Seller Financing

Seller financing occurs when a seller of real estate lends a buyer part or all of the purchase price and lets the buyer make payments over time. At closing, the buyer usually signs a promissory note and a deed of trust or a mortgage. If the buyer does not make the required payments, seller can foreclose and take the property back.

If a seller agrees to finance the sale, the earnest money agreement should require the buyer to provide a good credit report and copies of income tax returns and bank statements. When the seller receives the credit history of the buyer, the seller should have the right to either cancel the sale because of bad credit or go ahead with the sale.

In the earnest money agreement, the seller must attach a copy of the promissory note and deed of trust to be signed at closing. If seller approves "unfavorable" forms of the promissory note and deed of trust as part of the earnest money agreement, seller cannot later require buyer to change at closing.

If the seller already has a loan on the property which the seller does not want to pay in full, the seller should be sure the property is not subject to a "due-on-sale clause" which allows the lender to call seller's loan due if the property is sold. Most bank deeds of trust contain such provisions. Sellers with such deeds of trust cannot do seller financing without their lender's consent. Neither can a seller avoid a due-on-sale clause by granting a lease with an option to purchase to a buyer.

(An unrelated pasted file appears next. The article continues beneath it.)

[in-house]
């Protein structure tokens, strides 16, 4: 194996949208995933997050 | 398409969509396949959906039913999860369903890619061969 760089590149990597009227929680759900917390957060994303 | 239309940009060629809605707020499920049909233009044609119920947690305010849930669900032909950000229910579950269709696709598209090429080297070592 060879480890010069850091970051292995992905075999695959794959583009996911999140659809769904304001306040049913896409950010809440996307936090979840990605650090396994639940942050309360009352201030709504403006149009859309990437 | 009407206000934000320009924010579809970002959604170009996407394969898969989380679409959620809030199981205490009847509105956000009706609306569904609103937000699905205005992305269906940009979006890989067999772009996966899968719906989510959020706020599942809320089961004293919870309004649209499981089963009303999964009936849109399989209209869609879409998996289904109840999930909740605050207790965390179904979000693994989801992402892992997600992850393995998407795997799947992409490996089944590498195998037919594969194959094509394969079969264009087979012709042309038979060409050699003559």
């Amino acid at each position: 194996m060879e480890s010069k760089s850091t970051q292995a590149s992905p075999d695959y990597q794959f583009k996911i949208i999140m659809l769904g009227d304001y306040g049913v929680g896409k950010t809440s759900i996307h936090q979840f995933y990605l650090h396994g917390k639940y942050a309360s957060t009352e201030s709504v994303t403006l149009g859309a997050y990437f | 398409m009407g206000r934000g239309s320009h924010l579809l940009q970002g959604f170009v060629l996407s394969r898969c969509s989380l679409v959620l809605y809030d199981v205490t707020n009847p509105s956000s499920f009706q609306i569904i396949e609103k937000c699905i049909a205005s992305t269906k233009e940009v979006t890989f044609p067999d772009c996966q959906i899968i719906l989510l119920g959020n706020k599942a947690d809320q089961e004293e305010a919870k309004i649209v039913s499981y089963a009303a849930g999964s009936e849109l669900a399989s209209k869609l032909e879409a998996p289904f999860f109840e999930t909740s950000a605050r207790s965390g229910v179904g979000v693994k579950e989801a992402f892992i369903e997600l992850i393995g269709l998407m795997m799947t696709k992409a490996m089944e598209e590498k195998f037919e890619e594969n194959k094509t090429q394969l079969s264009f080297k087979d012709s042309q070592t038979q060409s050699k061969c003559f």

Sellers must be especially careful about "second deeds of trust." This occurs when buyer borrows part of the purchase price from a bank. The bank takes a "first deed of trust" to secure its loan. Seller receives a "second deed of trust" junior to the first deed of trust. If buyer stops payments to the bank, the bank could foreclose its "first deed of trust." This cancels the seller's second deed of trust from title. The bank has no obligation to pay the seller the balance due on seller's second deed of trust.

Another problem can occur if the buyer sells the property and seller's deed of trust does not have a due-on-sale clause: then seller has to accept monthly payments from the new owner. Also, buyers may damage the property by cutting timber or botching a remodel job, so that the property is worth less than the loan balance. Then when the seller forecloses, the seller takes back a piece of property worth less than the loan.